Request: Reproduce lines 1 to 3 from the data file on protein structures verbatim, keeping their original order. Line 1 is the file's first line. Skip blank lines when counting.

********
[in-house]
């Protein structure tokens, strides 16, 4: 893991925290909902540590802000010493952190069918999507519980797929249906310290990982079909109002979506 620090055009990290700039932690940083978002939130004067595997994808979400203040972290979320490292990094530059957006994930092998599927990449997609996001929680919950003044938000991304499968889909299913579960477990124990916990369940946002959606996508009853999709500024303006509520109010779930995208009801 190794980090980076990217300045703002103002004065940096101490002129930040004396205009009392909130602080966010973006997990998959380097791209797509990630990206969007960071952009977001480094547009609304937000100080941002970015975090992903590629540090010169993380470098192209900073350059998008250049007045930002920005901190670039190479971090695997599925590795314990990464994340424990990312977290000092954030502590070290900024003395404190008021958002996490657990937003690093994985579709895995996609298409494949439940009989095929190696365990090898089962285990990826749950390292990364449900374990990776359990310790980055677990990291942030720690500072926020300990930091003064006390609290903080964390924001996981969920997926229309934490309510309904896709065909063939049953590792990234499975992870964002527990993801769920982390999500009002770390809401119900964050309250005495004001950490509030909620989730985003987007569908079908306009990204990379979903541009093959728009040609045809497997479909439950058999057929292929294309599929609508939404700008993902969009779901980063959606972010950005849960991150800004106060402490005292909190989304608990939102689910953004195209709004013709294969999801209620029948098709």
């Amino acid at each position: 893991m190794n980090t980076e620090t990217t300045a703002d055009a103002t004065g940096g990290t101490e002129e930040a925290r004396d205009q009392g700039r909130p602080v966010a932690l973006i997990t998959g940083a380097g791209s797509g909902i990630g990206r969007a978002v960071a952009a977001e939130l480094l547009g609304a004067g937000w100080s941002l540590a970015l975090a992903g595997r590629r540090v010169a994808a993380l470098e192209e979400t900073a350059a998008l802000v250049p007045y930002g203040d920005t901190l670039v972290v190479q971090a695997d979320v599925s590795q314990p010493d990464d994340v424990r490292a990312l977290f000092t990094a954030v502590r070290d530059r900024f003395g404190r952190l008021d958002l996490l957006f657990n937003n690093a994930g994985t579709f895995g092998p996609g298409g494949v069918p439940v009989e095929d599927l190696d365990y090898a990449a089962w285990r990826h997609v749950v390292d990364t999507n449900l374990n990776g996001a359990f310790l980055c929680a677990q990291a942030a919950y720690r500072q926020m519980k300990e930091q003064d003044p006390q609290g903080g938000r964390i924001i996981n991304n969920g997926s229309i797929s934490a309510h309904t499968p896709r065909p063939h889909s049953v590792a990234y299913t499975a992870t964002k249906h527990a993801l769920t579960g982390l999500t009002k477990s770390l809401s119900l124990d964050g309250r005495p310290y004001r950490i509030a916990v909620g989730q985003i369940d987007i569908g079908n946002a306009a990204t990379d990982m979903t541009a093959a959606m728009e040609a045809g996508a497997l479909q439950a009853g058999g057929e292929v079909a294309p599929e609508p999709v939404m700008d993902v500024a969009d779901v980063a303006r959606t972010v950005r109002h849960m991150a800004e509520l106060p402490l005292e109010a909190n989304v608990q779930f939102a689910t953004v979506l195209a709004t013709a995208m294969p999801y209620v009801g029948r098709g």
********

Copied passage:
[in-house]
């Protein structure tokens, strides 16, 4: 893991925290909902540590802000010493952190069918999507519980797929249906310290990982079909109002979506 620090055009990290700039932690940083978002939130004067595997994808979400203040972290979320490292990094530059957006994930092998599927990449997609996001929680919950003044938000991304499968889909299913579960477990124990916990369940946002959606996508009853999709500024303006509520109010779930995208009801 190794980090980076990217300045703002103002004065940096101490002129930040004396205009009392909130602080966010973006997990998959380097791209797509990630990206969007960071952009977001480094547009609304937000100080941002970015975090992903590629540090010169993380470098192209900073350059998008250049007045930002920005901190670039190479971090695997599925590795314990990464994340424990990312977290000092954030502590070290900024003395404190008021958002996490657990937003690093994985579709895995996609298409494949439940009989095929190696365990090898089962285990990826749950390292990364449900374990990776359990310790980055677990990291942030720690500072926020300990930091003064006390609290903080964390924001996981969920997926229309934490309510309904896709065909063939049953590792990234499975992870964002527990993801769920982390999500009002770390809401119900964050309250005495004001950490509030909620989730985003987007569908079908306009990204990379979903541009093959728009040609045809497997479909439950058999057929292929294309599929609508939404700008993902969009779901980063959606972010950005849960991150800004106060402490005292909190989304608990939102689910953004195209709004013709294969999801209620029948098709």
């Amino acid at each position: 893991m190794n980090t980076e620090t990217t300045a703002d055009a103002t004065g940096g990290t101490e002129e930040a925290r004396d205009q009392g700039r909130p602080v966010a932690l973006i997990t998959g940083a380097g791209s797509g909902i990630g990206r969007a978002v960071a952009a977001e939130l480094l547009g609304a004067g937000w100080s941002l540590a970015l975090a992903g595997r590629r540090v010169a994808a993380l470098e192209e979400t900073a350059a998008l802000v250049p007045y930002g203040d920005t901190l670039v972290v190479q971090a695997d979320v599925s590795q314990p010493d990464d994340v424990r490292a990312l977290f000092t990094a954030v502590r070290d530059r900024f003395g404190r952190l008021d958002l996490l957006f657990n937003n690093a994930g994985t579709f895995g092998p996609g298409g494949v069918p439940v009989e095929d599927l190696d365990y090898a990449a089962w285990r990826h997609v749950v390292d990364t999507n449900l374990n990776g996001a359990f310790l980055c929680a677990q990291a942030a919950y720690r500072q926020m519980k300990e930091q003064d003044p006390q609290g903080g938000r964390i924001i996981n991304n969920g997926s229309i797929s934490a309510h309904t499968p896709r065909p063939h889909s049953v590792a990234y299913t499975a992870t964002k249906h527990a993801l769920t579960g982390l999500t009002k477990s770390l809401s119900l124990d964050g309250r005495p310290y004001r950490i509030a916990v909620g989730q985003i369940d987007i569908g079908n946002a306009a990204t990379d990982m979903t541009a093959a959606m728009e040609a045809g996508a497997l479909q439950a009853g058999g057929e292929v079909a294309p599929e609508p999709v939404m700008d993902v500024a969009d779901v980063a303006r959606t972010v950005r109002h849960m991150a800004e509520l106060p402490l005292e109010a909190n989304v608990q779930f939102a689910t953004v979506l195209a709004t013709a995208m294969p999801y209620v009801g029948r098709g």